Ellora’s Cave, $4.45, ISBN 1-4199-0431-0
Paranormal Erotica, 2006
Let me lay this out on the table for everyone reading this: the author Summer Devon, who also writes historical romances under the name Kate Rothwell, lets me know that this story is inspired by my rant The Trouble with Erotic Romance, or more specifically, my parody scene of a sexually experienced heroine having to teach a clueless hero who knows nothing about sex (in short, he’s a romance heroine, only with a penis) all about sex in an attempt to drive home the fact of how ridiculous some of the heroines’ clueless nature is. The hero in this story is therefore sexually clueless – almost a blank slate – while the heroine comes off as a normal person who knows enough about sex to teach the hero a thing or two.
Here’s my dilemma: if I give this story a high rating, I’m sure it can easily be said that I’m liking it because the author tells me that something I wrote inspired the story. However, I do like it because Futurelove turns out to be an entertaining read that doesn’t take itself too seriously but also doesn’t become too over the top that it loses sight of the fact that it is also a love story. So here’s the deal. If you think you like the book, go ahead and read an excerpt or two, ask other people what they think of the book, that sort of thing. If you think that me reviewing this book is like the author’s mother endorsing her books to all her friends, well, do check out other sources and look at an excerpt or two at the websites of the author or the publisher anyway. After all, this one is like a happier version of The Terminator, only this time the hero could use some Sex Education 101 from our heroine while he tries to evade an assassin from 2330 named Chin.
Our hero Collins from the Department of Historical Undertakings (DHU) in 2330 is about to head back to 2006 to… er, I quote, “keep mankind alive through the dark ages”. Don’t ask me whether this statement has anything to do with the person currently being the President of the United States. Feel free to direct any queries to Summer Devon because I’m just the messenger. Unfortunately, those people who don’t believe that time-travel is right strike at the moment that Collins is about to do his Quantum Leap thing. He realizes that his unit-mate Chin – which means colleague and not soul-mate or heart-mate – is a traitor. Still, he can’t do anything but to hop back to 2006, hoping that someone back in 2330 will somehow find a way to get him back to his time. The injured Collins ends up recuperating under the care of our heroine Candy. Candy hates her name and would love to tell everybody that her name is Gabrielle. Still, the problem with her name will have to wait because her mind is right now preoccupied with helping this hunk adjust to the present without noticing how hunky he is, which shouldn’t be a problem even if Collins is the sexiest hunk she has ever seen.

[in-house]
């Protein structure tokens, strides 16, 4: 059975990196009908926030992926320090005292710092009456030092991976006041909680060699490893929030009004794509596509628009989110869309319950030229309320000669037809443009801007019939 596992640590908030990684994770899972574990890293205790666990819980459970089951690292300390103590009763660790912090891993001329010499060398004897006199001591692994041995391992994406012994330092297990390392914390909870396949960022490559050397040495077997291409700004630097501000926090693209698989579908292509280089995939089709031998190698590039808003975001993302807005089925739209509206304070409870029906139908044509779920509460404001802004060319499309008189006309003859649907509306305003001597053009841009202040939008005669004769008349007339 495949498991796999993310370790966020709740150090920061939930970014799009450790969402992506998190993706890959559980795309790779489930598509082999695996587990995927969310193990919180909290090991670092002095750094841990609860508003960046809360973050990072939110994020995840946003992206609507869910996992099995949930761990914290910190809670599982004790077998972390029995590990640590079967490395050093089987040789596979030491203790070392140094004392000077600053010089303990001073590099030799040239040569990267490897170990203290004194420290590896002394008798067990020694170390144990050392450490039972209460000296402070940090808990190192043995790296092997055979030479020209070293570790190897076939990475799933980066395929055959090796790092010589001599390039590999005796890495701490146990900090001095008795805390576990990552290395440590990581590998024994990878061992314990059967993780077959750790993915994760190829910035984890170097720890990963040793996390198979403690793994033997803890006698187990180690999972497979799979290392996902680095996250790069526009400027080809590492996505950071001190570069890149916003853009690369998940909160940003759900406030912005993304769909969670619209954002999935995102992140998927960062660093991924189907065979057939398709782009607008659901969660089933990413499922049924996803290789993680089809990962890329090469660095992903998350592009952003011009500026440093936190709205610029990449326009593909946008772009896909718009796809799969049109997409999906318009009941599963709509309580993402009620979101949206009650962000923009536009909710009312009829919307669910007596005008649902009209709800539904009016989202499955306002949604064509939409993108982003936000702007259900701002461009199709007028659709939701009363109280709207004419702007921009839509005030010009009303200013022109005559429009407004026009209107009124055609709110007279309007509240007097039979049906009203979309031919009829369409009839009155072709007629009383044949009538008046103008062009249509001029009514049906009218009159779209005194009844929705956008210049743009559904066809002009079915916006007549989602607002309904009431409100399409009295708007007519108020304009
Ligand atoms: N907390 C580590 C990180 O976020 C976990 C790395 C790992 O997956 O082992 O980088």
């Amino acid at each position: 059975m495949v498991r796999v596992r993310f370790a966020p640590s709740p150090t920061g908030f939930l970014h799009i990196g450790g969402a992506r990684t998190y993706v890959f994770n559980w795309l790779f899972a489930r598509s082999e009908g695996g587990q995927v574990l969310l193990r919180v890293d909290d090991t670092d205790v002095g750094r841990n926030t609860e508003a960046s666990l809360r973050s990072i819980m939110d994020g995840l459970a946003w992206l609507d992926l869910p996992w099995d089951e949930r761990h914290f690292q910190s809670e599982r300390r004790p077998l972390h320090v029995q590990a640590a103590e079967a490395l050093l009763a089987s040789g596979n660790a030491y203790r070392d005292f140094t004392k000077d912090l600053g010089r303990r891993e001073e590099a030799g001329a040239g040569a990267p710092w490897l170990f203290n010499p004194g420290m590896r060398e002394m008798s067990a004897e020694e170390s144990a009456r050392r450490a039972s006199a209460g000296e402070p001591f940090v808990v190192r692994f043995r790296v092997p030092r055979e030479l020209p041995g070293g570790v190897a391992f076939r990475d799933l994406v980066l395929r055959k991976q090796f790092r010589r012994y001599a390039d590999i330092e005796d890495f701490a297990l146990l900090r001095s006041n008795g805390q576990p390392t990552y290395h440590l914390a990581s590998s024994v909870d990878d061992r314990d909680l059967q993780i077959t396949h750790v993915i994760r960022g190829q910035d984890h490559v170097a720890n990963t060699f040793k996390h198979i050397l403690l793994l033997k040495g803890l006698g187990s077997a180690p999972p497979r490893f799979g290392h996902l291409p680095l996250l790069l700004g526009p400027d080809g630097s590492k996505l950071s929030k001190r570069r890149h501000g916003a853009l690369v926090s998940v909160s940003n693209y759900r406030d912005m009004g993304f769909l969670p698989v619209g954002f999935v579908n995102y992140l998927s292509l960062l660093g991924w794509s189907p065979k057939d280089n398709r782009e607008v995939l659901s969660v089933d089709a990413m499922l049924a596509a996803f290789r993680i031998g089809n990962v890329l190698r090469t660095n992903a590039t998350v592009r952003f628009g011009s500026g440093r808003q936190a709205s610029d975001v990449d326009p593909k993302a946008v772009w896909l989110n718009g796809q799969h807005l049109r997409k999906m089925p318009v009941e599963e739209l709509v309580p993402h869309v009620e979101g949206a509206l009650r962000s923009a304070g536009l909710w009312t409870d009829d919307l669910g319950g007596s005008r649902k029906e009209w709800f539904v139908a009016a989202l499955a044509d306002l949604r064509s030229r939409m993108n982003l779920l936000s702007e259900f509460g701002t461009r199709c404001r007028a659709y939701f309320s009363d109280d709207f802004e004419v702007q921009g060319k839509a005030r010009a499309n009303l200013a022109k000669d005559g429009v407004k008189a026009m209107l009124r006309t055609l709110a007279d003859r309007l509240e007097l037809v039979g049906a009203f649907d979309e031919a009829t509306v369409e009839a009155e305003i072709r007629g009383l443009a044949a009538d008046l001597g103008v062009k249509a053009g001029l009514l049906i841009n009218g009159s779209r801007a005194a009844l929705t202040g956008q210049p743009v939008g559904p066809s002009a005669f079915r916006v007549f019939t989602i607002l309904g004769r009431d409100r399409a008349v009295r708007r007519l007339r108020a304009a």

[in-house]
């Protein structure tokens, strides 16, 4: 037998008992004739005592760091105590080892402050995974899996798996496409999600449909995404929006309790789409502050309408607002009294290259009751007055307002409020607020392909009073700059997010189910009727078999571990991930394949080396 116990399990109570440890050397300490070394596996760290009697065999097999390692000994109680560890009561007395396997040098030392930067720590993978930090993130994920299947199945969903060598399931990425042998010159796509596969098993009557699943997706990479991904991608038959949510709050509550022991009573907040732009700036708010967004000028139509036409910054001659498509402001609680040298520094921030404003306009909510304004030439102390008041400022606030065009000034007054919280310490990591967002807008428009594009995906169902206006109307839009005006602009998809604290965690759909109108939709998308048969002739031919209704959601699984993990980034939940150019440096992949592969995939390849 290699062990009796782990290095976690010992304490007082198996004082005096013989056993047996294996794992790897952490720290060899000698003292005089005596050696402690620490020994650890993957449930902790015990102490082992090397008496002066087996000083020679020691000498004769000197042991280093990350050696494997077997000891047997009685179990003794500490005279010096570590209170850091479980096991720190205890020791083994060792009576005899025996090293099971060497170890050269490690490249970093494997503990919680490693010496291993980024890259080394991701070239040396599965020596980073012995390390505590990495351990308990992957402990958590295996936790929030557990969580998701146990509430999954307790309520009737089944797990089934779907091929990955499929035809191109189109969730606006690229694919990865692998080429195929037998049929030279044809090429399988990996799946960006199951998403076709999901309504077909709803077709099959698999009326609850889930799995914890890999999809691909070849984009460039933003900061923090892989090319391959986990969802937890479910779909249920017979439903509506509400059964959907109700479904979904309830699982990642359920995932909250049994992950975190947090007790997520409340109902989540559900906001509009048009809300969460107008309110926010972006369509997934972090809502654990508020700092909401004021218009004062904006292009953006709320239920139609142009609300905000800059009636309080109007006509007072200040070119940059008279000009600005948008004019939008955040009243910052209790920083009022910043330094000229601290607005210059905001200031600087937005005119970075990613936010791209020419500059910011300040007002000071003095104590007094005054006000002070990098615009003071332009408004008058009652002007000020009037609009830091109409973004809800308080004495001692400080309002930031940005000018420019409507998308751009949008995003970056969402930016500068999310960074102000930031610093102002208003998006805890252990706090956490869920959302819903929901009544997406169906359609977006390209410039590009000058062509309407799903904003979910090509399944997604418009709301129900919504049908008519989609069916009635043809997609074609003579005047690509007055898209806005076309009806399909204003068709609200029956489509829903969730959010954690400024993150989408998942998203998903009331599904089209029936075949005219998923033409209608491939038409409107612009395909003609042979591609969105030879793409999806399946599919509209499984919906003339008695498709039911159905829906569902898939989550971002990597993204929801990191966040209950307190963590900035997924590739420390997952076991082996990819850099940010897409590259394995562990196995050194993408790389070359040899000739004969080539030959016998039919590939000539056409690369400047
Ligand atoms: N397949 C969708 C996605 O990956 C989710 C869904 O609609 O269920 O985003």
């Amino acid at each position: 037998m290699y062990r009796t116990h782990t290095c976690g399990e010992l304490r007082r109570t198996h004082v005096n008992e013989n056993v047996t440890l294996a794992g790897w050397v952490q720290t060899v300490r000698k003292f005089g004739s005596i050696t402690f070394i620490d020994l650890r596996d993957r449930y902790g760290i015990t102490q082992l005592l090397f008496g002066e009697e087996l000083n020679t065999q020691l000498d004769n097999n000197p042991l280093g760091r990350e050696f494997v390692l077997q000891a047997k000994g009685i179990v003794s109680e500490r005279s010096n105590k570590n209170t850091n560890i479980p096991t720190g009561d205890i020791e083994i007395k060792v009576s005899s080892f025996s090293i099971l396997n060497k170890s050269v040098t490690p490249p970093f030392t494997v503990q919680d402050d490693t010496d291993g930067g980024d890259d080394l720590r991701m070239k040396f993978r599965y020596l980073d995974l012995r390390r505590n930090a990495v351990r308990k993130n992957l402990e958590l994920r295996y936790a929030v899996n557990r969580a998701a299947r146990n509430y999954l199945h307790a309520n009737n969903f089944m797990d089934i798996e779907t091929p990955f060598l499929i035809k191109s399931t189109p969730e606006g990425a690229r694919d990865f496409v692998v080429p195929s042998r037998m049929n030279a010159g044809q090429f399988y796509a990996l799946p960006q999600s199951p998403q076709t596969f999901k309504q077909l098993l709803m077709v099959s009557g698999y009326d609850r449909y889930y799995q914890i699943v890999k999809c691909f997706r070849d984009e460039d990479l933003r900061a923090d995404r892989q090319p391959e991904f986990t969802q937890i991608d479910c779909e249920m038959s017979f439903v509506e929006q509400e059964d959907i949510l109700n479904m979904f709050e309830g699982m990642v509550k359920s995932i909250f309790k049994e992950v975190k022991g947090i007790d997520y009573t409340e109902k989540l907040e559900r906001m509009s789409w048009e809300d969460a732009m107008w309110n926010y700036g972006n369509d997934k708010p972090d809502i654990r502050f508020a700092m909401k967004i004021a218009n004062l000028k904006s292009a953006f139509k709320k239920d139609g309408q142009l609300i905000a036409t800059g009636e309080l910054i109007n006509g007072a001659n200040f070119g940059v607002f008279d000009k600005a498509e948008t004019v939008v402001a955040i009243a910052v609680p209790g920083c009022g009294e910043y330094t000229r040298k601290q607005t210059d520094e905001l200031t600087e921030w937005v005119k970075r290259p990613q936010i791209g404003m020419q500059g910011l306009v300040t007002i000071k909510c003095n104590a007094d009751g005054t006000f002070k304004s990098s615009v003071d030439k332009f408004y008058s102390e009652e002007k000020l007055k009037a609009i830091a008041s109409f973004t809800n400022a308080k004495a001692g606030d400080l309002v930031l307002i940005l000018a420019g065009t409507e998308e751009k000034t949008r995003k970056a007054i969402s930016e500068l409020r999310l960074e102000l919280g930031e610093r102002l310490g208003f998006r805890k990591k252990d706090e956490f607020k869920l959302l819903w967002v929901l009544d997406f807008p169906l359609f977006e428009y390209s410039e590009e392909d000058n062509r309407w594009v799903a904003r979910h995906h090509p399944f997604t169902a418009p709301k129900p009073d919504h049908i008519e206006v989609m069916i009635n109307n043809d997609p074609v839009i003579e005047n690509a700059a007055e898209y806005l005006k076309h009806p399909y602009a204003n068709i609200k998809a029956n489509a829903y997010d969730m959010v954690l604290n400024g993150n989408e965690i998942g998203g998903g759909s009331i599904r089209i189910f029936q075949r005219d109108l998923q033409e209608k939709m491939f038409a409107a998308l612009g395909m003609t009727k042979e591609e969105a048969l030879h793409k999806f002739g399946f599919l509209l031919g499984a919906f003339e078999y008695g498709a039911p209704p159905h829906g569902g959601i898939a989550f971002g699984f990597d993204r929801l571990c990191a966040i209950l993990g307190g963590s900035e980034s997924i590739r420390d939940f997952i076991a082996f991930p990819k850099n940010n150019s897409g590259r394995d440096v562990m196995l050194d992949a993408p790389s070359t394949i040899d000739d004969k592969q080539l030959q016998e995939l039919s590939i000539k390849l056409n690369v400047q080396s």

I get this impression that Collins is somehow trained to be devoid of sexual desires as much as possible due to the fact that the DHU don’t want time-travelers to end up doing things that they shouldn’t be doing with folks in the past. Still, this concept isn’t explained well in this story and that’s one problem if I’m going to nitpick about the premise. As it is, Collins has been slowly experiencing sexual awakening on his own even before he meets Candy and try as he might to fight his “wild state” desires, he’s in a losing battle when it comes to Candy.
However, this story is not all about sex nor does it strive to satisfy people with some fetish for deflowering innocents at the exclusion of other people. I don’t expect to find some semblance of normalcy in the relationship between Collins and Candy but I do, much to my delight. Candy isn’t some easy woman and she does have concerns about getting into bed with Collins, so she’s actually behaving like a normal woman, actually, or at least as normal as the premise of the story allows her to be. As those two characters are addressing the morning after and what happens next in their relationship, there is a credible development of a tangible emotional bond between the two characters. Following these two is like watching some Quantum Leap episode with The Terminator overtones where the two leads happen to fall in love in a way that I can believe.
That is the main reason why I find this book most enjoyable: it delivers ample emotional poignancy at various scenes to give the story some much-needed substance. I really don’t want to start going on some ego-trip and imagining that I can somehow inspire people to write stories, but Futurelove is not making it easy for me to do so!